Several papers (balensiefer2005quale, ; dousti2013leqa, ; dousti2014squash, ; ahsan2015architecture, ; heckey2015compiler, ; lin2015paqcs, ) have discussed how to map FT quantum circuits onto 2D quantum architectures based on concatenated codes such as Steane code. However, not many papers focus on surface code (SC) (bravyi1998quantum, ), currently one of the most promising QEC codes.  (paler2016synthesis, ; paler2017fault, ; paler2017online, ) optimize quantum circuits based on defect surface codes in terms of geometrical volume defined by the product of # qubits and # gates (or time) of the circuit.  (javadi2017optimized, ) evaluates both planar and defect surface codes in terms of qubit resources and circuit latency. However, they assume two-qubit gates (CNOT) between two planar qubits can be performed transversally, which is an over-optimistic assumption given the limited connectivity in current quantum technologies. Fortunately, a technique called lattice surgery (horsman2012surface, ; landahl2014quantum, ) can be used to perform a two-qubit gate between two planar qubits in a 2D NN architecture. Nevertheless, the mapping of quantum circuits based on lattice surgery and the required qubit plane architecture have been hardly researched. (horsman2012surface, ) introduces a scalable qubit architecture for efficiently supporting lattice surgery-based two-qubit gates. (herr2017optimization, ) proves that the optimization of lattice surgery-based quantum circuits on its geometrical volume is NP-hard.

This paper will focus on the mapping of lattice surgery-based quantum circuits onto surface code qubit architectures. The contributions of this paper are the following:

  • We derive the logical-level constraints of the mapping process when the lattice surgery is used to perform FT operations on planar surface codes. We further provide the quantification of these logical operations, which are used for the mapping passes.

  • Based on the qubit plane architecture presented in (horsman2012surface, ), we propose two different qubit architectures, namely a checkerboard architecture and a tile-based one, that support lattice surgery-based operations. For the tile-based architecture, we present an approach to fault-tolerantly swap tiles by lattice surgery, which is x faster than a standard SWAP operation by consecutive logical CNOT gates. In addition, we also apply similar techniques to perform a FT CNOT gate between tiles where logical data qubits are not located in the required positions.

  • We propose a full mapping procedure, including placement and routing of qubits and scheduling of operations, to map FT quantum circuits onto the two presented qubit architectures and evaluate these architectures on their communication overhead.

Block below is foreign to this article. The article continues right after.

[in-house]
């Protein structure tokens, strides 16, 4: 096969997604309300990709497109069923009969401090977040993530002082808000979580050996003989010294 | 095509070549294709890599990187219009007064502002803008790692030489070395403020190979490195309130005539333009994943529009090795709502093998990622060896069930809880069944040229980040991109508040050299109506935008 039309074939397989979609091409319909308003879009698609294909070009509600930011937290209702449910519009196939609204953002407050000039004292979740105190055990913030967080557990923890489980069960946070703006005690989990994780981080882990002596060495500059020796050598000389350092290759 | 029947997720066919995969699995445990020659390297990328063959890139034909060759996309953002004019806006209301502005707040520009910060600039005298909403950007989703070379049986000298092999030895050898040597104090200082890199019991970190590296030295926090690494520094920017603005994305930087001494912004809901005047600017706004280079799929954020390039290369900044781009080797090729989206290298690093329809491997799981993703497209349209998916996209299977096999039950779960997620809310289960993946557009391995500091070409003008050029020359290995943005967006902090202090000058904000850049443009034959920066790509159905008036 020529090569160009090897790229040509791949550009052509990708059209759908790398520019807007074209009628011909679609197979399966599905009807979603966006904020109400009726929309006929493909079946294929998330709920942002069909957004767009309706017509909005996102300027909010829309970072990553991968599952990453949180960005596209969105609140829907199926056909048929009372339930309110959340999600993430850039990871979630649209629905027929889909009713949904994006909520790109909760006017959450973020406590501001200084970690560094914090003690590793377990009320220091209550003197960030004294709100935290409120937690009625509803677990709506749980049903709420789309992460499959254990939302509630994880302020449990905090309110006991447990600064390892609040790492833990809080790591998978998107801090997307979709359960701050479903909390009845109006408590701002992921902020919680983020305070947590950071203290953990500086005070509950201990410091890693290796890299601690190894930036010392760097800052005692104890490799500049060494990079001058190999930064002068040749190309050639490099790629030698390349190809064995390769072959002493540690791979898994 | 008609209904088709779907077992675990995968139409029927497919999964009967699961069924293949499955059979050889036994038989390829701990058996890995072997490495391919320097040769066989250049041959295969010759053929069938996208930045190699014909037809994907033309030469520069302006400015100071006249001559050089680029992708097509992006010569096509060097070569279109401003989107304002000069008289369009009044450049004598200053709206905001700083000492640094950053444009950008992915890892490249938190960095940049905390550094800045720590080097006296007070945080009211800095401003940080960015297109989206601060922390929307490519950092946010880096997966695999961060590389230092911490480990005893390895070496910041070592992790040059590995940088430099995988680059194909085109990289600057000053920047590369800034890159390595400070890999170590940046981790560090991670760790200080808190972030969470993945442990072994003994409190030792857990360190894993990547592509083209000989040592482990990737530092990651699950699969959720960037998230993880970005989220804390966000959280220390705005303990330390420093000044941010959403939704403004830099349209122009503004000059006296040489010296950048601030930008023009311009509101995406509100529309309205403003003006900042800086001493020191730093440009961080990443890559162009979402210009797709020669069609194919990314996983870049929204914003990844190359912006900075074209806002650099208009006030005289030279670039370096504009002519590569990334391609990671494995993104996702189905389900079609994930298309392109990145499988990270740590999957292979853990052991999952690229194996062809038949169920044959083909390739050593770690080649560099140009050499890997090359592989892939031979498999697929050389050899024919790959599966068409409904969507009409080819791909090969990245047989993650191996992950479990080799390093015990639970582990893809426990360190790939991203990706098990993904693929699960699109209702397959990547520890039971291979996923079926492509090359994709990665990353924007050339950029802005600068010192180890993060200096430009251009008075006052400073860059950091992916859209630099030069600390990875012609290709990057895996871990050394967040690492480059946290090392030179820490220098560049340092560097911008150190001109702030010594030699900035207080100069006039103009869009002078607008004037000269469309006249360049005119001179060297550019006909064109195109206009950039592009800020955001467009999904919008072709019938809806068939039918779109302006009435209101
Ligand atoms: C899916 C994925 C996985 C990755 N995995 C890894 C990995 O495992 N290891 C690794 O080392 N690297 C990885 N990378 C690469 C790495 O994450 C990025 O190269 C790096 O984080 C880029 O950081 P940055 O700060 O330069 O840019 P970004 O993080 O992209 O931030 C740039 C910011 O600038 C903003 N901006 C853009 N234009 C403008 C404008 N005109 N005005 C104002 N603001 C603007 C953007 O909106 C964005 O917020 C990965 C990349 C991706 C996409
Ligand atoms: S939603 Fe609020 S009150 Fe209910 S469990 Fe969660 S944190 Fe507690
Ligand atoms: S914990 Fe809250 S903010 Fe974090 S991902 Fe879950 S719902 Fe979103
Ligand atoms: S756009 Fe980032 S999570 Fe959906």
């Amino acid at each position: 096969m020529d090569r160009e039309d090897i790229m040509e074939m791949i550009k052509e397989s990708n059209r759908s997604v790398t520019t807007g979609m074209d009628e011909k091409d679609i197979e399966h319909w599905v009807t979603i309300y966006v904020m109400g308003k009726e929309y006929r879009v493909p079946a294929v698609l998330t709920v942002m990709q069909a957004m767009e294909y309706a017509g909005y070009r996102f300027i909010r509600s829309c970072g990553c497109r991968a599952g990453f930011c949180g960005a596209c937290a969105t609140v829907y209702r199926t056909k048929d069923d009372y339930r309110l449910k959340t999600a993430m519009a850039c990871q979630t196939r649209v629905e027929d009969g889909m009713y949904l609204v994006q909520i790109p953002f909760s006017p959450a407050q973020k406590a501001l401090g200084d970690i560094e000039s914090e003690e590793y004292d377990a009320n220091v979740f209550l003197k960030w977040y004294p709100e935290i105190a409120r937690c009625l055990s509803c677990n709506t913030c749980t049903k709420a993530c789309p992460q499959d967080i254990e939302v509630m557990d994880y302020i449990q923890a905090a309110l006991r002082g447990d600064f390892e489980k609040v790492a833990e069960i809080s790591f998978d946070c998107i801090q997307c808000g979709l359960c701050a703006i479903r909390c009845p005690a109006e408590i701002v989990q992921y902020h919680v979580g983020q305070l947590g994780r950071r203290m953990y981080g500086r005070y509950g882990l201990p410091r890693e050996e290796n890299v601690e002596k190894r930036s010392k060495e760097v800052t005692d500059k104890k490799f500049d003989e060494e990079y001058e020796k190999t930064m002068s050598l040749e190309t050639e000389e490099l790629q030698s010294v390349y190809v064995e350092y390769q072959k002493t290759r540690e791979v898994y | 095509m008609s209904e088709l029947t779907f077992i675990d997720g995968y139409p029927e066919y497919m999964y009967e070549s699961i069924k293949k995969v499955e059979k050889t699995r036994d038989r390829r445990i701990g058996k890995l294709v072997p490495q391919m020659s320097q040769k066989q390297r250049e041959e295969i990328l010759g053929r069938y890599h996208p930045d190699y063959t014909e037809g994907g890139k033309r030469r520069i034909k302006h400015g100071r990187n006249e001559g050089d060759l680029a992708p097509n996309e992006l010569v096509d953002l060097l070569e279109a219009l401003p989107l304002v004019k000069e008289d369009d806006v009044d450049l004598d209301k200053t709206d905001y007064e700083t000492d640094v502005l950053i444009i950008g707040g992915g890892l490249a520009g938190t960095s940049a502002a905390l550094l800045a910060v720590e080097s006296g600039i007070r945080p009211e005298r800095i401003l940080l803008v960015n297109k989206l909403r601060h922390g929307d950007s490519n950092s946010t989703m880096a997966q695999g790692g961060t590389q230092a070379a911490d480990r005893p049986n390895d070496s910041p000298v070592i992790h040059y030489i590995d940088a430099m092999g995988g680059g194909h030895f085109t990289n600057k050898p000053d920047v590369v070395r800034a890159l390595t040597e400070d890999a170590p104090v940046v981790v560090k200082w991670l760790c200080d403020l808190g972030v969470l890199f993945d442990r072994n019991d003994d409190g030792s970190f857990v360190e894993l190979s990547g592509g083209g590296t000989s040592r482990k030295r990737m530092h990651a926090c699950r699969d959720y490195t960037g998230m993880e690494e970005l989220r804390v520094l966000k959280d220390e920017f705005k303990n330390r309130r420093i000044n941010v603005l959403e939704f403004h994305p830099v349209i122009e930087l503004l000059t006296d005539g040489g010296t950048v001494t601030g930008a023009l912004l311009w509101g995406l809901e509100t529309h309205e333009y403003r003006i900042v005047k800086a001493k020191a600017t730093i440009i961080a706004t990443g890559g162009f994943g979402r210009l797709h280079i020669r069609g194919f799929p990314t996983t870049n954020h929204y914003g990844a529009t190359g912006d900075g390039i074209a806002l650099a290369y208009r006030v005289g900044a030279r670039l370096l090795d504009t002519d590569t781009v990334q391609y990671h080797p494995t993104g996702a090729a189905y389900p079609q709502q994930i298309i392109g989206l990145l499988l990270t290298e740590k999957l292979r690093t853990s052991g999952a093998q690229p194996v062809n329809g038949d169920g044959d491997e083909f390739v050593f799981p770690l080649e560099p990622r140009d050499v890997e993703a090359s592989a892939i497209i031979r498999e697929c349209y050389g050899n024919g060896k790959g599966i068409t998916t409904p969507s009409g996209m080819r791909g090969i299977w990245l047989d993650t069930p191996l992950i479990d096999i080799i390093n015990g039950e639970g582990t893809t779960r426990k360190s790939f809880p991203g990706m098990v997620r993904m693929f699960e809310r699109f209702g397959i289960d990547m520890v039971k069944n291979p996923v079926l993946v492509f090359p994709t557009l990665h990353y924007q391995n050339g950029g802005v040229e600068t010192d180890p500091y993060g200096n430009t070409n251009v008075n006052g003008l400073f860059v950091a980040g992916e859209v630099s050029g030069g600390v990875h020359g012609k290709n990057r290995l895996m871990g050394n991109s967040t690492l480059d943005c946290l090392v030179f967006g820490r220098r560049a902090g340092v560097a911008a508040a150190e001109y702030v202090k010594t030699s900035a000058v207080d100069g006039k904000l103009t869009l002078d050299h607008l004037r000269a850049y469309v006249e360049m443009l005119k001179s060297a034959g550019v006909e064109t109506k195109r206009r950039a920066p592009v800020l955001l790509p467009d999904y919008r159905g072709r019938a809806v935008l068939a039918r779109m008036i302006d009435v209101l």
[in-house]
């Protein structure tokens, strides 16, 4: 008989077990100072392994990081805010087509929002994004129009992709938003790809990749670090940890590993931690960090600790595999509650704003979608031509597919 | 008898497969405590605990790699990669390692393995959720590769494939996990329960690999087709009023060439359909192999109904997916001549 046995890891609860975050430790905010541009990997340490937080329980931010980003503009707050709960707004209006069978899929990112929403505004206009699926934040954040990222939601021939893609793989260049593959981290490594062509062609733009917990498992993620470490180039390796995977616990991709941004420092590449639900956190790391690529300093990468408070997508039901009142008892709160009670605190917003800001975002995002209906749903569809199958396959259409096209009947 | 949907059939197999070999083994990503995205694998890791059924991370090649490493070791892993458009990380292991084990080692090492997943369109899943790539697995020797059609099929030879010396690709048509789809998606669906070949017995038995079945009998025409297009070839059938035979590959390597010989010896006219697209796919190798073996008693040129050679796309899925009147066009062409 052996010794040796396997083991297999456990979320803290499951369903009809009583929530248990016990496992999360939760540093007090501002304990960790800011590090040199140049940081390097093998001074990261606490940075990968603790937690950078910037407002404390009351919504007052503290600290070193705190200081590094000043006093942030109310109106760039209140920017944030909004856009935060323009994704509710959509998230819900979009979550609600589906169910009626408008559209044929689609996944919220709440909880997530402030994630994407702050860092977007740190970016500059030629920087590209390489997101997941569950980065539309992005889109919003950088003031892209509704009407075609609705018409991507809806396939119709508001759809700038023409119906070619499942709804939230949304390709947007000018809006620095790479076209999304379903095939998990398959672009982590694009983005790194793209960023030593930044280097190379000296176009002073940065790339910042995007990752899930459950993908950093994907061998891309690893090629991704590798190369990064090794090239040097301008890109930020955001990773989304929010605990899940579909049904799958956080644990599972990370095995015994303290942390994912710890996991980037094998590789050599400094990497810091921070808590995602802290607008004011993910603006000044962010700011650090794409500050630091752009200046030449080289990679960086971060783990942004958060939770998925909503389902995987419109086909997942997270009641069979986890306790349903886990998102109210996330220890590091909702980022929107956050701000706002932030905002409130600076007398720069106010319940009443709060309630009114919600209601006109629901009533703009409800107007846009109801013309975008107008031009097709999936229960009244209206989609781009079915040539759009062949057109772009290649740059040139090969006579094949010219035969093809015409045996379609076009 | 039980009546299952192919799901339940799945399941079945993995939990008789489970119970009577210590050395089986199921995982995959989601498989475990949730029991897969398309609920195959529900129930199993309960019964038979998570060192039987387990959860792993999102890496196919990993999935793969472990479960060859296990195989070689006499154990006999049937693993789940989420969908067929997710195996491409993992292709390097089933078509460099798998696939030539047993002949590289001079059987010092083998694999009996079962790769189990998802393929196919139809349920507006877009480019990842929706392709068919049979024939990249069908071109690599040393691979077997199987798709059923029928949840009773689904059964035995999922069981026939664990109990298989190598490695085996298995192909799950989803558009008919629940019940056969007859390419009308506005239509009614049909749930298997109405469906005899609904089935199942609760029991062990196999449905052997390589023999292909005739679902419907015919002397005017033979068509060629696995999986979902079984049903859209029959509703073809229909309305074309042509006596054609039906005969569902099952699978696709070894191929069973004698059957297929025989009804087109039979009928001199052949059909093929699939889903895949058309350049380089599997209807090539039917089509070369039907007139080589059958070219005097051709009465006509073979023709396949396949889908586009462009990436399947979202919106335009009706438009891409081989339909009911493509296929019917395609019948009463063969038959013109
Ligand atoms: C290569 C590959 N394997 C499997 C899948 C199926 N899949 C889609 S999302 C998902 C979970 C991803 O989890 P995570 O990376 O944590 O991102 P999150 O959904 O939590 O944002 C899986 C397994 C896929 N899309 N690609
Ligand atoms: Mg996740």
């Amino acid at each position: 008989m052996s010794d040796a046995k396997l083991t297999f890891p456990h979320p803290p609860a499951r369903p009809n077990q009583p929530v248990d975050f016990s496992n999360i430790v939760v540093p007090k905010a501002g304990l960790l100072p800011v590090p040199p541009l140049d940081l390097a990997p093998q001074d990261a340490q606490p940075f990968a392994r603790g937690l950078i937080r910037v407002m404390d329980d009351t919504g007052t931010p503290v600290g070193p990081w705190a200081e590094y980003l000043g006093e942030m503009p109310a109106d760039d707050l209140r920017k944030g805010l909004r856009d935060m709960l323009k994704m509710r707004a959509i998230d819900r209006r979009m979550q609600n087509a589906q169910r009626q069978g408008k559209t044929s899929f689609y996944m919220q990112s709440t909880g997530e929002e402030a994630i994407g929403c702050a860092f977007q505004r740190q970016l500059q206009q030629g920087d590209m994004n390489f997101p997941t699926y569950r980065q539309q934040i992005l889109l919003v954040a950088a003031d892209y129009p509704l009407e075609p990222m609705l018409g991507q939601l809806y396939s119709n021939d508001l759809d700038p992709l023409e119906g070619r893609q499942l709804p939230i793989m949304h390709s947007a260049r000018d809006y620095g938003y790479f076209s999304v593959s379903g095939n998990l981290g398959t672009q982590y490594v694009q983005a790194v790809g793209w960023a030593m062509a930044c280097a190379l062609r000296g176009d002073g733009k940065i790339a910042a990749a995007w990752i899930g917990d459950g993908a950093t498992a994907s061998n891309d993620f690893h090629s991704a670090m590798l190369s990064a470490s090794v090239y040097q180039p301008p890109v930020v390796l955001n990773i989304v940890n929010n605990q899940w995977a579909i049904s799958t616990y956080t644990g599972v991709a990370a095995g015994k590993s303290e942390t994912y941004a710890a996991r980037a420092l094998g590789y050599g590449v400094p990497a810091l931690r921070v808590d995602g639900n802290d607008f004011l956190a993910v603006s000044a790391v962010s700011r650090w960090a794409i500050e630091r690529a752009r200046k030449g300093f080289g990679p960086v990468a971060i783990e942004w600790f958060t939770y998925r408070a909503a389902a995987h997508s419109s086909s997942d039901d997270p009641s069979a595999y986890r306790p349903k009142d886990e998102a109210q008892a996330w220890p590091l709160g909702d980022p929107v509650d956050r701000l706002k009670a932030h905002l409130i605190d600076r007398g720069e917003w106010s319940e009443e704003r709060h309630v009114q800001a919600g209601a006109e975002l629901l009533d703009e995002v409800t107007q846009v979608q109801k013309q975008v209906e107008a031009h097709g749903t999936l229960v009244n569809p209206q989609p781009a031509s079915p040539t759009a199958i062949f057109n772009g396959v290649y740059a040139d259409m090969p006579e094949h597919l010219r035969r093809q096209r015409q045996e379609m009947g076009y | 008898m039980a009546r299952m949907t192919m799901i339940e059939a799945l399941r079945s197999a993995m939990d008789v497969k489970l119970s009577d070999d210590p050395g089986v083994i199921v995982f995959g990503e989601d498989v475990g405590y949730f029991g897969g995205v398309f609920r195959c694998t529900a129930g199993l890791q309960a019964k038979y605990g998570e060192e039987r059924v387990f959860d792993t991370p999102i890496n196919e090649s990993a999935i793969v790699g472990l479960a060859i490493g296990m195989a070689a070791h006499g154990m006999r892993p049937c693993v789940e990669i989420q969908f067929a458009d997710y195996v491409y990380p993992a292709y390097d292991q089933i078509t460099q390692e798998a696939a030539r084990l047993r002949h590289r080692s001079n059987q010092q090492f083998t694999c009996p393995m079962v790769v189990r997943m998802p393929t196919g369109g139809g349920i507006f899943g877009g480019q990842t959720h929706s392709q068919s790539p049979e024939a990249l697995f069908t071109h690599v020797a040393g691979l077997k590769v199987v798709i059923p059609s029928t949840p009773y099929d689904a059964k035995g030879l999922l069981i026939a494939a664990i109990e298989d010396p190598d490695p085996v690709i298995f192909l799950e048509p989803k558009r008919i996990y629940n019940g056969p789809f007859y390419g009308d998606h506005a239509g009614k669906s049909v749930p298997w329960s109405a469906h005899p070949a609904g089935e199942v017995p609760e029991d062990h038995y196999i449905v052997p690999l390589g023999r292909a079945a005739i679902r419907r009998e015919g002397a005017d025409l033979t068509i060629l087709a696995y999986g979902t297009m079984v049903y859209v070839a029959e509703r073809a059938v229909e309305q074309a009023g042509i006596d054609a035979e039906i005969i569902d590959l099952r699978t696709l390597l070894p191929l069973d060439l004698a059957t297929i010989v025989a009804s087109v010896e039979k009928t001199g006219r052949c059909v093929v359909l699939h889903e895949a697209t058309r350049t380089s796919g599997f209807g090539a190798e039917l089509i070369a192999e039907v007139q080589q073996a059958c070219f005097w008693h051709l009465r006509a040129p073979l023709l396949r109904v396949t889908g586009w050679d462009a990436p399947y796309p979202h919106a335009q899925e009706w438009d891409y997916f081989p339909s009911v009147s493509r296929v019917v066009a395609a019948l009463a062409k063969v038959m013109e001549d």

The paper is organized as follows. Section 2 introduces the basics of FT quantum computing. We introduce two qubit plane architectures of interest in Section 3 followed by the proposed mapping passes in Section 4. The evaluation metrics and benchmarks are shown in Section 5. The experimental results are discussed in Section 6. Section 7 concludes.

2. FT quantum computing

Like in classical computing, quantum computing is also built on a two-level system named qubit. A qubit however can be in a superposition of states and : where and are complex numbers. Quantum states can be transformed by performing quantum operations on them. Commonly-used quantum gates include single-qubit gates, such as Pauli-, -, -, Hadamard (), and , and two-qubit gates, such as the Controlled-NOT (CNOT) and SWAP. In a CNOT gate, the target qubit ‘T’ is flipped only if the control qubit ‘C’ is . A SWAP gate interchanges the states of two qubits and can be implemented by three consecutive CNOT gates. The gate set is one of the most popular universal sets of quantum gates, meaning that any arbitrary quantum gate can be approximated within a particular precision by a finite sequence of those gates. Any quantum algorithm can be described by a quantum circuit which consist of qubits and quantum gates.

2.1. Quantum error correction

As mentioned before, quantum systems are error prone so that QEC is required for reliable computation. The idea of QEC is to encode a logical qubit into many physical qubits and constantly check the system to detect possible errors. The number of errors that can be corrected is determined by the code distance which is defined as the minimum number of physical operations required to perform a logical operation. Surface code is one of the most promising QEC codes because of its high tolerance to errors (around ) and its simple 2D structure with only NN interactions as shown in Figure 1. It consists of two types of qubits, data qubits (solid circles) for storing computational information, and - or -ancilla qubits (open circles) used to perform stabilizer measurement. The stabilizer measurements are also called error syndrome measurements (ESM) of which circuit description is shown in Figure 1. Note that the CNOT gates are only performed between ancilla qubits and their nearest-neighbouring data qubits. We define a SC cycle as the interval between the starting points of two consecutive ESM.